Mobile Internet Devices Stuck in the Twilight Zone

Last week I went to the Intel Developer Forum in San Francisco. A major theme that grabbed my attention was the focus on a new product category — the mobile Internet device, or MID. Intel believes MIDs are the next big thing in connected mobile devices. Personally, I’m not so sure.

Intel cited a wide variety of data points, such as the explosive growth in social networking and increasing interest in accessing the Internet on the move, and then went on to present its vision of a world where everyone will have a MID as well as a PC or notebook and a mobile phone.

Selection of mobile Internet devices

I’ve always been sceptical about this category of device and I struggle to see where they fit. Over the years I’ve seen many attempts to break into the space. The picture on the right shows examples such as the Pogo, HTC’s Shift and Nokia’s Communicators and Internet Tablets. None of them has sold particularly well, and Intel’s earlier foray into this area, the ultra-mobile PC (UMPC) for Project Origami, hasn’t exactly set the world on fire.

Having reviewed several first-generation MIDs at the Intel event, I’m even more sceptical than I was before. The devices I looked at came from variety of manufacturers (Aigo, BenQ, Clarion, Lenovo and others) and were large, unwieldy products a long way from the “pocketable” moniker used to describe the category. Although I appreciate that browsing on a 5- to 7-inch screen is attractive, the trade-off is just too great when compared with other devices, be they sub-notebooks or iPhones.

Unfortunately for Intel (and others such as Nokia, with its N810 Internet Tablet) the iPhone has blown this product category out of the water. It’s reset consumer expectations for what this type of device should offer and made the current generation of MIDs look like dinosaurs. Most people I know are perfectly happy to browse on the 3.5-inch screen offered by the iPhone or iPod touch — particularly given how easy it is to zoom in and out with multi-touch.

Intel’s concept video of the futuristic “communication MID” (below) did little to convince me in San Francisco. I just can’t see where this long, thin product concept (an evolution of today’s MIDs) would fit.

Perhaps it’s unfair to make sweeping assumptions based on my impressions of first-generation MIDs, and they will undoubtedly improve. Intel’s new Moorestown processor, which will replace the Menlow solution used in current MIDs, promises new levels of power consumption and performance. This will allow Intel to drive its x86 architecture into smaller devices and perhaps even into smartphones.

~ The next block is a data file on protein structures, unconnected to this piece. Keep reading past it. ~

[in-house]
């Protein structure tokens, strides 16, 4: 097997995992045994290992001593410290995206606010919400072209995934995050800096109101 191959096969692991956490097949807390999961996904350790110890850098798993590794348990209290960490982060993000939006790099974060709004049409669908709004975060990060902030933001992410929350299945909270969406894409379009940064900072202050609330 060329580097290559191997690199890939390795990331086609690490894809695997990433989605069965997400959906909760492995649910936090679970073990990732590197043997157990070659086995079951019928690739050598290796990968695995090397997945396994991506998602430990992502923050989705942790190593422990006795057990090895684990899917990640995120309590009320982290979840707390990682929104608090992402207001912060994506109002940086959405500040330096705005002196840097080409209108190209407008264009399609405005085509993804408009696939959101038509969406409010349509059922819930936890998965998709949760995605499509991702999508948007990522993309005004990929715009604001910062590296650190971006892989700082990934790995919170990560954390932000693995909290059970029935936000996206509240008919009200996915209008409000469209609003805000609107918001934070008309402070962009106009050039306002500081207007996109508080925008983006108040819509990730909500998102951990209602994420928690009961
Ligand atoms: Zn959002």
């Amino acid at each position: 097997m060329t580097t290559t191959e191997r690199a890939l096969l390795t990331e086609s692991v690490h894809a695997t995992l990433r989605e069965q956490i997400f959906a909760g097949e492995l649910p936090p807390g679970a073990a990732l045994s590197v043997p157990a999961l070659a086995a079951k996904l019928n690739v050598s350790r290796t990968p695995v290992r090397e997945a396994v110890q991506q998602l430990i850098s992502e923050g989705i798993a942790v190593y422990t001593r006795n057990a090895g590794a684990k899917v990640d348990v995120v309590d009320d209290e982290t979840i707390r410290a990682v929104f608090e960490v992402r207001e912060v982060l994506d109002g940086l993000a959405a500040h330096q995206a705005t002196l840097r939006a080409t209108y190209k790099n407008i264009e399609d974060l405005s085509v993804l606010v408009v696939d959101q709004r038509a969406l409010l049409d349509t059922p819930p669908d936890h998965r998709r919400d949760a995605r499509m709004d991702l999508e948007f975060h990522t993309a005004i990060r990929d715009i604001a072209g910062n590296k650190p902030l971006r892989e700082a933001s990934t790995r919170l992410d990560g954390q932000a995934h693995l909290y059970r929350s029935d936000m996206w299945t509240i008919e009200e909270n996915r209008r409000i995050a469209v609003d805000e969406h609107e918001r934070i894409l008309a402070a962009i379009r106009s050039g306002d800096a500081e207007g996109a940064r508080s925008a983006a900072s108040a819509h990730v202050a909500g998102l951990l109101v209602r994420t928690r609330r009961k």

I can’t help thinking that Intel needs to be careful how it pushes MIDs in their current incarnation. Clarion’s MiND product is a MID, but the company is positioning it as a personal navigation device (PND) to compete with products from the likes of TomTom and Garmin. I find it more credible that the MID form factor could be successful in this area, and it offers Intel’s partners an addressable market of approximately 40 million units in 2008. Similarly, Intel may have a good opportunity to position its MID architecture as a basis for portable games machines, given the strong graphics heritage of the x86 platform.

Accessing the Internet isn’t just about browsing. MIDs will face competition from mobile phones, gaming devices, PNDs and music players armed with custom applications and widgets. I think many buyers will opt for a small, cheap device rather than an expensive bulky one that offers a PC-like experience.

People want to access the Internet on the go, and personally I’m a great advocate of such “casual” usage. However, right now my view is that consumers see little reason to part with their hard-earned cash for a MID. At the moment, they can get everything they need from laptops (which will outsell desktop PCs next year) and high-end phones (which are becoming more and more capable). MIDs seem to inhabit the twilight zone between these two types of product, and unless they get a dramatic makeover I think they’ll be there for quite a while.